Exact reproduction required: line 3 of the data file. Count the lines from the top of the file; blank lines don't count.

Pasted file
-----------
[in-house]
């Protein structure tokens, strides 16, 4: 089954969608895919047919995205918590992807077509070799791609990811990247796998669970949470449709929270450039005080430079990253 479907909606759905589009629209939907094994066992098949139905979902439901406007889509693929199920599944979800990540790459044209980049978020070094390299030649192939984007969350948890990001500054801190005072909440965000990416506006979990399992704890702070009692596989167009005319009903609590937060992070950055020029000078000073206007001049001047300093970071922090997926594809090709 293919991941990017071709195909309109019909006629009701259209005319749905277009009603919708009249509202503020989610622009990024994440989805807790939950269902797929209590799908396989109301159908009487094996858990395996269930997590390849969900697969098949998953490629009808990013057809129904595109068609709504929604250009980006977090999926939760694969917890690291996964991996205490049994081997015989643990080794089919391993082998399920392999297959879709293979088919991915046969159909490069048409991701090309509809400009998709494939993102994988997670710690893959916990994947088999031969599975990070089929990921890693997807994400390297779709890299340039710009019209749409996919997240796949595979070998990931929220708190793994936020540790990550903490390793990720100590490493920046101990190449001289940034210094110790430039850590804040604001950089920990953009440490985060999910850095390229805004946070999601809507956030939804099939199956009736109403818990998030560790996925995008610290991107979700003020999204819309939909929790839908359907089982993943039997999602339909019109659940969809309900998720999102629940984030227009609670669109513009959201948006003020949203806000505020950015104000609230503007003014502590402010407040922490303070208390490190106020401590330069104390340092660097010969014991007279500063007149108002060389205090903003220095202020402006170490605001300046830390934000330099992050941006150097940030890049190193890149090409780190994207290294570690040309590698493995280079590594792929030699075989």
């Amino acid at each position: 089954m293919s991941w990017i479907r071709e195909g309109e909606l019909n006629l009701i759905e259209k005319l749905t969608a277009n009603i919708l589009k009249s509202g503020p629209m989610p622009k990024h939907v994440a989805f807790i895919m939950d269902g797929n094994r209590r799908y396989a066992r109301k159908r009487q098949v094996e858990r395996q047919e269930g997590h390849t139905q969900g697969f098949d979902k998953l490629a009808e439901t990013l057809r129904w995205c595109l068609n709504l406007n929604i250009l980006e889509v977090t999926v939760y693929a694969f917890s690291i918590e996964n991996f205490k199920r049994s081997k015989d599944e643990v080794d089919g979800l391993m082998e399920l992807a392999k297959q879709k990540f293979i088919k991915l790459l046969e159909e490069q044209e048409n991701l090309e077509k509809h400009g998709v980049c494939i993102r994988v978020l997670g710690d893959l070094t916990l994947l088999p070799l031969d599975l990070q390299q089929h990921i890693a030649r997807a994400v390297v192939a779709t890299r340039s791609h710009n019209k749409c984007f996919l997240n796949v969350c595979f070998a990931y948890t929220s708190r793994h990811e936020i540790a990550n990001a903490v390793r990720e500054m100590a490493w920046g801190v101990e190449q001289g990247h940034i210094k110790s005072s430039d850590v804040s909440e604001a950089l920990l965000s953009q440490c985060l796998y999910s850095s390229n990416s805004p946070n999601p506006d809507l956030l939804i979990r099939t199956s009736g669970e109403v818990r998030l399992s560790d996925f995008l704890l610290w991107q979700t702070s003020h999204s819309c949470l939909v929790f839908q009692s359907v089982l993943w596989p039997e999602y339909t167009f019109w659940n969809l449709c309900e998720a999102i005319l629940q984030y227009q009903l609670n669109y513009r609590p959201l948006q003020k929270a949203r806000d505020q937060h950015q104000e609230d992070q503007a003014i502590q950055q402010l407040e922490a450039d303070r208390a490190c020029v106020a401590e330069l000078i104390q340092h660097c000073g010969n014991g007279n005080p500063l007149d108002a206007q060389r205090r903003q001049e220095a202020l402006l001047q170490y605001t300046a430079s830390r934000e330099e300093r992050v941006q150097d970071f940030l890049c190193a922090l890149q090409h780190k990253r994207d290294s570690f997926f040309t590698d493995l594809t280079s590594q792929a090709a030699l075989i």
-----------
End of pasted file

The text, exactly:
């Amino acid at each position: 089954m293919s991941w990017i479907r071709e195909g309109e909606l019909n006629l009701i759905e259209k005319l749905t969608a277009n009603i919708l589009k009249s509202g503020p629209m989610p622009k990024h939907v994440a989805f807790i895919m939950d269902g797929n094994r209590r799908y396989a066992r109301k159908r009487q098949v094996e858990r395996q047919e269930g997590h390849t139905q969900g697969f098949d979902k998953l490629a009808e439901t990013l057809r129904w995205c595109l068609n709504l406007n929604i250009l980006e889509v977090t999926v939760y693929a694969f917890s690291i918590e996964n991996f205490k199920r049994s081997k015989d599944e643990v080794d089919g979800l391993m082998e399920l992807a392999k297959q879709k990540f293979i088919k991915l790459l046969e159909e490069q044209e048409n991701l090309e077509k509809h400009g998709v980049c494939i993102r994988v978020l997670g710690d893959l070094t916990l994947l088999p070799l031969d599975l990070q390299q089929h990921i890693a030649r997807a994400v390297v192939a779709t890299r340039s791609h710009n019209k749409c984007f996919l997240n796949v969350c595979f070998a990931y948890t929220s708190r793994h990811e936020i540790a990550n990001a903490v390793r990720e500054m100590a490493w920046g801190v101990e190449q001289g990247h940034i210094k110790s005072s430039d850590v804040s909440e604001a950089l920990l965000s953009q440490c985060l796998y999910s850095s390229n990416s805004p946070n999601p506006d809507l956030l939804i979990r099939t199956s009736g669970e109403v818990r998030l399992s560790d996925f995008l704890l610290w991107q979700t702070s003020h999204s819309c949470l939909v929790f839908q009692s359907v089982l993943w596989p039997e999602y339909t167009f019109w659940n969809l449709c309900e998720a999102i005319l629940q984030y227009q009903l609670n669109y513009r609590p959201l948006q003020k929270a949203r806000d505020q937060h950015q104000e609230d992070q503007a003014i502590q950055q402010l407040e922490a450039d303070r208390a490190c020029v106020a401590e330069l000078i104390q340092h660097c000073g010969n014991g007279n005080p500063l007149d108002a206007q060389r205090r903003q001049e220095a202020l402006l001047q170490y605001t300046a430079s830390r934000e330099e300093r992050v941006q150097d970071f940030l890049c190193a922090l890149q090409h780190k990253r994207d290294s570690f997926f040309t590698d493995l594809t280079s590594q792929a090709a030699l075989i």